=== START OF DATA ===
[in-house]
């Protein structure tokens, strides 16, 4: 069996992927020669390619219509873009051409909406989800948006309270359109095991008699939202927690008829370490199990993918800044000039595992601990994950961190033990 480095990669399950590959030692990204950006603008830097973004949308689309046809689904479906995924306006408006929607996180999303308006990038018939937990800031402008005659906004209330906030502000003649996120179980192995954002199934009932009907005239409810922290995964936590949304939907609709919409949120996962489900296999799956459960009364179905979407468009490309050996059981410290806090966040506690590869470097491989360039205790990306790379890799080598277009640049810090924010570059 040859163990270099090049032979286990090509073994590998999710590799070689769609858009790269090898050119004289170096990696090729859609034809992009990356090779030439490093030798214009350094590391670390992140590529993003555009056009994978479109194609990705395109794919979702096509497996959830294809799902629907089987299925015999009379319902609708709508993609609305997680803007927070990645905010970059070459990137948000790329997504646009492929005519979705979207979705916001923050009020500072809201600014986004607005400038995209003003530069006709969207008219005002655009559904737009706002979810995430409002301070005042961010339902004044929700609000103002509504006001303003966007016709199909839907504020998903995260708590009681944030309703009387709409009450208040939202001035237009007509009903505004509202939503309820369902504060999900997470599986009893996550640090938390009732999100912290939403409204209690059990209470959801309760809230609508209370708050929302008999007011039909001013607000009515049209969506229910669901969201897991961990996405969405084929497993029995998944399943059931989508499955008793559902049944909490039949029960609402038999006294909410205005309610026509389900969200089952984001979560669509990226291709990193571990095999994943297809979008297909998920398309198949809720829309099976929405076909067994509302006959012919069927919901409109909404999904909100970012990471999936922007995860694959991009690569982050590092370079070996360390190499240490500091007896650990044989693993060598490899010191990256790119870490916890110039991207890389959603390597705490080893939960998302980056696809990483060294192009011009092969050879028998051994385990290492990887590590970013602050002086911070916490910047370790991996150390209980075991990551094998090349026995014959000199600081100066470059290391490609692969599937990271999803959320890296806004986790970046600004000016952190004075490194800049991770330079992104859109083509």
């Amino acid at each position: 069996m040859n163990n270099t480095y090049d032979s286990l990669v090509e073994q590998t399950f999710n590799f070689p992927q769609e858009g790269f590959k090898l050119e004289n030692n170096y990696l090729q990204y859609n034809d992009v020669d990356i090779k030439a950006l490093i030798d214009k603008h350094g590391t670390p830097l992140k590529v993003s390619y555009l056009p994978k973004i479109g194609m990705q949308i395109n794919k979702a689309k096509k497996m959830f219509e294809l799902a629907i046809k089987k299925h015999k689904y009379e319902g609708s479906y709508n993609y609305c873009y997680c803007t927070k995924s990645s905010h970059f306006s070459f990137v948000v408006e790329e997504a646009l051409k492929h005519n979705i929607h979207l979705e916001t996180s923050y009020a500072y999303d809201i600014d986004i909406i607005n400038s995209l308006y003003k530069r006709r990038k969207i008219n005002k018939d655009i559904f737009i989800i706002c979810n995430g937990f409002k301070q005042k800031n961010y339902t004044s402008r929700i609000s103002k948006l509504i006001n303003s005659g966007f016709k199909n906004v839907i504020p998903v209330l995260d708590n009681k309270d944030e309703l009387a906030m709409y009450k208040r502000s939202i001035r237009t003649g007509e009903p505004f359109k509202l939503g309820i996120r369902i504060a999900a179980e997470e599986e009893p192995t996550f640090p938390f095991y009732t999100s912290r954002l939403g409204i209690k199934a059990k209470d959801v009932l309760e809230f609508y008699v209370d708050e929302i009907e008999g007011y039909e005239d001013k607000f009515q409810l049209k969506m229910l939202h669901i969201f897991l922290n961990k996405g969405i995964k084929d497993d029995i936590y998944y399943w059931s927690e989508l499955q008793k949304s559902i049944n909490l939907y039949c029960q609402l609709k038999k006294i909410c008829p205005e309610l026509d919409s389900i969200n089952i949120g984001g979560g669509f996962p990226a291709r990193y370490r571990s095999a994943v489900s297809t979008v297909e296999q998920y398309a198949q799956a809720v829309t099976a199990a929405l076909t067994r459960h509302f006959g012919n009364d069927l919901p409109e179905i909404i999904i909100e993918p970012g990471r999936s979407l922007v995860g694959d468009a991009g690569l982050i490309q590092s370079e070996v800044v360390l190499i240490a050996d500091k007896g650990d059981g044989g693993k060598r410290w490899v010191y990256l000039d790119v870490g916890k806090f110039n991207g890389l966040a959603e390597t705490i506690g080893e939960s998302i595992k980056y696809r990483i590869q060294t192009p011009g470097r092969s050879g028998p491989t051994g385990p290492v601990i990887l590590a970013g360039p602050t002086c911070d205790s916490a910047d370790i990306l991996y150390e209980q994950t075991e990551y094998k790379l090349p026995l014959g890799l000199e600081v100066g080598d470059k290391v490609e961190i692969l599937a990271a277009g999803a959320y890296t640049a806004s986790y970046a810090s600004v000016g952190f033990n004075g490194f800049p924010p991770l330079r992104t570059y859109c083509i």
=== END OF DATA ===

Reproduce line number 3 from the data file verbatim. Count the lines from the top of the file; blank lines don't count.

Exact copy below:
């Amino acid at each position: 069996m040859n163990n270099t480095y090049d032979s286990l990669v090509e073994q590998t399950f999710n590799f070689p992927q769609e858009g790269f590959k090898l050119e004289n030692n170096y990696l090729q990204y859609n034809d992009v020669d990356i090779k030439a950006l490093i030798d214009k603008h350094g590391t670390p830097l992140k590529v993003s390619y555009l056009p994978k973004i479109g194609m990705q949308i395109n794919k979702a689309k096509k497996m959830f219509e294809l799902a629907i046809k089987k299925h015999k689904y009379e319902g609708s479906y709508n993609y609305c873009y997680c803007t927070k995924s990645s905010h970059f306006s070459f990137v948000v408006e790329e997504a646009l051409k492929h005519n979705i929607h979207l979705e916001t996180s923050y009020a500072y999303d809201i600014d986004i909406i607005n400038s995209l308006y003003k530069r006709r990038k969207i008219n005002k018939d655009i559904f737009i989800i706002c979810n995430g937990f409002k301070q005042k800031n961010y339902t004044s402008r929700i609000s103002k948006l509504i006001n303003s005659g966007f016709k199909n906004v839907i504020p998903v209330l995260d708590n009681k309270d944030e309703l009387a906030m709409y009450k208040r502000s939202i001035r237009t003649g007509e009903p505004f359109k509202l939503g309820i996120r369902i504060a999900a179980e997470e599986e009893p192995t996550f640090p938390f095991y009732t999100s912290r954002l939403g409204i209690k199934a059990k209470d959801v009932l309760e809230f609508y008699v209370d708050e929302i009907e008999g007011y039909e005239d001013k607000f009515q409810l049209k969506m229910l939202h669901i969201f897991l922290n961990k996405g969405i995964k084929d497993d029995i936590y998944y399943w059931s927690e989508l499955q008793k949304s559902i049944n909490l939907y039949c029960q609402l609709k038999k006294i909410c008829p205005e309610l026509d919409s389900i969200n089952i949120g984001g979560g669509f996962p990226a291709r990193y370490r571990s095999a994943v489900s297809t979008v297909e296999q998920y398309a198949q799956a809720v829309t099976a199990a929405l076909t067994r459960h509302f006959g012919n009364d069927l919901p409109e179905i909404i999904i909100e993918p970012g990471r999936s979407l922007v995860g694959d468009a991009g690569l982050i490309q590092s370079e070996v800044v360390l190499i240490a050996d500091k007896g650990d059981g044989g693993k060598r410290w490899v010191y990256l000039d790119v870490g916890k806090f110039n991207g890389l966040a959603e390597t705490i506690g080893e939960s998302i595992k980056y696809r990483i590869q060294t192009p011009g470097r092969s050879g028998p491989t051994g385990p290492v601990i990887l590590a970013g360039p602050t002086c911070d205790s916490a910047d370790i990306l991996y150390e209980q994950t075991e990551y094998k790379l090349p026995l014959g890799l000199e600081v100066g080598d470059k290391v490609e961190i692969l599937a990271a277009g999803a959320y890296t640049a806004s986790y970046a810090s600004v000016g952190f033990n004075g490194f800049p924010p991770l330079r992104t570059y859109c083509i």